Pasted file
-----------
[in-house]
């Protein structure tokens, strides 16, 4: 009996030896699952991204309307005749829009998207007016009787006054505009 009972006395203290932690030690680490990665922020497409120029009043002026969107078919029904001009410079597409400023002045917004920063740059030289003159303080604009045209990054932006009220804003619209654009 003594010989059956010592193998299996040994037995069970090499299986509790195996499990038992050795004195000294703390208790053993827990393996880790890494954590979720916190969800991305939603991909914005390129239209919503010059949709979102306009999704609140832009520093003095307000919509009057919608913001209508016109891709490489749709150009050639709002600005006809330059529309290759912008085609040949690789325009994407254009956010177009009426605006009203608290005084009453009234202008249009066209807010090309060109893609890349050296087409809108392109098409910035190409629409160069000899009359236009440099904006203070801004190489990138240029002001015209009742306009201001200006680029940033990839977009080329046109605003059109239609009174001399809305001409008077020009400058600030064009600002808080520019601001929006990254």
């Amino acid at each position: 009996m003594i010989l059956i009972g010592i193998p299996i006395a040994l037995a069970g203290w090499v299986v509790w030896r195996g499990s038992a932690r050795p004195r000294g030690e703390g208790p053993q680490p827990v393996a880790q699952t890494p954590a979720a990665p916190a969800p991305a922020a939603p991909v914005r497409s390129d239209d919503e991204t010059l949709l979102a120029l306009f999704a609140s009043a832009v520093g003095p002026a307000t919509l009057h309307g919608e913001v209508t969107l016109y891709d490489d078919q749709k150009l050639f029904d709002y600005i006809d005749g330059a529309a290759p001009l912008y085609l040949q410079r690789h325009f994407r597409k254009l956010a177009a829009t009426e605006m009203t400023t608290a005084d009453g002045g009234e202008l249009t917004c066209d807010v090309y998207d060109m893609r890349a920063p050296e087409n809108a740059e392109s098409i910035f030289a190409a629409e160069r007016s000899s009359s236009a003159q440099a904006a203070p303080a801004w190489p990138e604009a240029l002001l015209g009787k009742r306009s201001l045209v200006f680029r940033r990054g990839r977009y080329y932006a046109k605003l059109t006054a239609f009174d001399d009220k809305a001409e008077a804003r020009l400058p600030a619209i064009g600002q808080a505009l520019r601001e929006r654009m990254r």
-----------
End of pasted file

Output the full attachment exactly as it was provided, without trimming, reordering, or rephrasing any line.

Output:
[in-house]
């Protein structure tokens, strides 16, 4: 009996030896699952991204309307005749829009998207007016009787006054505009 009972006395203290932690030690680490990665922020497409120029009043002026969107078919029904001009410079597409400023002045917004920063740059030289003159303080604009045209990054932006009220804003619209654009 003594010989059956010592193998299996040994037995069970090499299986509790195996499990038992050795004195000294703390208790053993827990393996880790890494954590979720916190969800991305939603991909914005390129239209919503010059949709979102306009999704609140832009520093003095307000919509009057919608913001209508016109891709490489749709150009050639709002600005006809330059529309290759912008085609040949690789325009994407254009956010177009009426605006009203608290005084009453009234202008249009066209807010090309060109893609890349050296087409809108392109098409910035190409629409160069000899009359236009440099904006203070801004190489990138240029002001015209009742306009201001200006680029940033990839977009080329046109605003059109239609009174001399809305001409008077020009400058600030064009600002808080520019601001929006990254």
């Amino acid at each position: 009996m003594i010989l059956i009972g010592i193998p299996i006395a040994l037995a069970g203290w090499v299986v509790w030896r195996g499990s038992a932690r050795p004195r000294g030690e703390g208790p053993q680490p827990v393996a880790q699952t890494p954590a979720a990665p916190a969800p991305a922020a939603p991909v914005r497409s390129d239209d919503e991204t010059l949709l979102a120029l306009f999704a609140s009043a832009v520093g003095p002026a307000t919509l009057h309307g919608e913001v209508t969107l016109y891709d490489d078919q749709k150009l050639f029904d709002y600005i006809d005749g330059a529309a290759p001009l912008y085609l040949q410079r690789h325009f994407r597409k254009l956010a177009a829009t009426e605006m009203t400023t608290a005084d009453g002045g009234e202008l249009t917004c066209d807010v090309y998207d060109m893609r890349a920063p050296e087409n809108a740059e392109s098409i910035f030289a190409a629409e160069r007016s000899s009359s236009a003159q440099a904006a203070p303080a801004w190489p990138e604009a240029l002001l015209g009787k009742r306009s201001l045209v200006f680029r940033r990054g990839r977009y080329y932006a046109k605003l059109t006054a239609f009174d001399d009220k809305a001409e008077a804003r020009l400058p600030a619209i064009g600002q808080a505009l520019r601001e929006r654009m990254r």